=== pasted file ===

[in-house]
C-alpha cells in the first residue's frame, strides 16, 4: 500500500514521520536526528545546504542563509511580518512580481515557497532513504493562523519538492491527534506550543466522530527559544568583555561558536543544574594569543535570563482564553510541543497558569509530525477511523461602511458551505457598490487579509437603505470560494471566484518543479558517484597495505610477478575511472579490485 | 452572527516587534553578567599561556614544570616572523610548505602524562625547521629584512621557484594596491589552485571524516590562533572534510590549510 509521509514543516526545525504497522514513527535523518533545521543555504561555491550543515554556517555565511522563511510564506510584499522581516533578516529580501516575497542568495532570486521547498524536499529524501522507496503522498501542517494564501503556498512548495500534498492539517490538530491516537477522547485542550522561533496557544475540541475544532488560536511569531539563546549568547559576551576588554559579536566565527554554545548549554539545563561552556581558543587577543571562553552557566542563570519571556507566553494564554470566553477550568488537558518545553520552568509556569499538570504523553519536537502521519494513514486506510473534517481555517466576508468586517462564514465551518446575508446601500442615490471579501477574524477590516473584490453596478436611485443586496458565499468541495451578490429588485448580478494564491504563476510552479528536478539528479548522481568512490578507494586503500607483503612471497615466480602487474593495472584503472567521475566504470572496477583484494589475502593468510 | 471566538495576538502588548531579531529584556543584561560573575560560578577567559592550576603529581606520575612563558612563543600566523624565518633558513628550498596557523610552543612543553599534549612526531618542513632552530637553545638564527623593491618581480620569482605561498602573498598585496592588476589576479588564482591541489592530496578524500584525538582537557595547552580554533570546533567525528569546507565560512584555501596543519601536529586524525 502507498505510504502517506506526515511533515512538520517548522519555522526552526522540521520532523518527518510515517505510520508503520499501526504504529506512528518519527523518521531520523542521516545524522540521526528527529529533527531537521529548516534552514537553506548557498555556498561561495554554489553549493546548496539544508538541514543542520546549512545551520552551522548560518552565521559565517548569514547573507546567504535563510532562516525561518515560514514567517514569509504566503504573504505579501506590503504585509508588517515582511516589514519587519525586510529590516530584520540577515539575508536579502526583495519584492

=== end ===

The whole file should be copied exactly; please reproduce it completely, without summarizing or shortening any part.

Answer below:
[in-house]
C-alpha cells in the first residue's frame, strides 16, 4: 500500500514521520536526528545546504542563509511580518512580481515557497532513504493562523519538492491527534506550543466522530527559544568583555561558536543544574594569543535570563482564553510541543497558569509530525477511523461602511458551505457598490487579509437603505470560494471566484518543479558517484597495505610477478575511472579490485 | 452572527516587534553578567599561556614544570616572523610548505602524562625547521629584512621557484594596491589552485571524516590562533572534510590549510 509521509514543516526545525504497522514513527535523518533545521543555504561555491550543515554556517555565511522563511510564506510584499522581516533578516529580501516575497542568495532570486521547498524536499529524501522507496503522498501542517494564501503556498512548495500534498492539517490538530491516537477522547485542550522561533496557544475540541475544532488560536511569531539563546549568547559576551576588554559579536566565527554554545548549554539545563561552556581558543587577543571562553552557566542563570519571556507566553494564554470566553477550568488537558518545553520552568509556569499538570504523553519536537502521519494513514486506510473534517481555517466576508468586517462564514465551518446575508446601500442615490471579501477574524477590516473584490453596478436611485443586496458565499468541495451578490429588485448580478494564491504563476510552479528536478539528479548522481568512490578507494586503500607483503612471497615466480602487474593495472584503472567521475566504470572496477583484494589475502593468510 | 471566538495576538502588548531579531529584556543584561560573575560560578577567559592550576603529581606520575612563558612563543600566523624565518633558513628550498596557523610552543612543553599534549612526531618542513632552530637553545638564527623593491618581480620569482605561498602573498598585496592588476589576479588564482591541489592530496578524500584525538582537557595547552580554533570546533567525528569546507565560512584555501596543519601536529586524525 502507498505510504502517506506526515511533515512538520517548522519555522526552526522540521520532523518527518510515517505510520508503520499501526504504529506512528518519527523518521531520523542521516545524522540521526528527529529533527531537521529548516534552514537553506548557498555556498561561495554554489553549493546548496539544508538541514543542520546549512545551520552551522548560518552565521559565517548569514547573507546567504535563510532562516525561518515560514514567517514569509504566503504573504505579501506590503504585509508588517515582511516589514519587519525586510529590516530584520540577515539575508536579502526583495519584492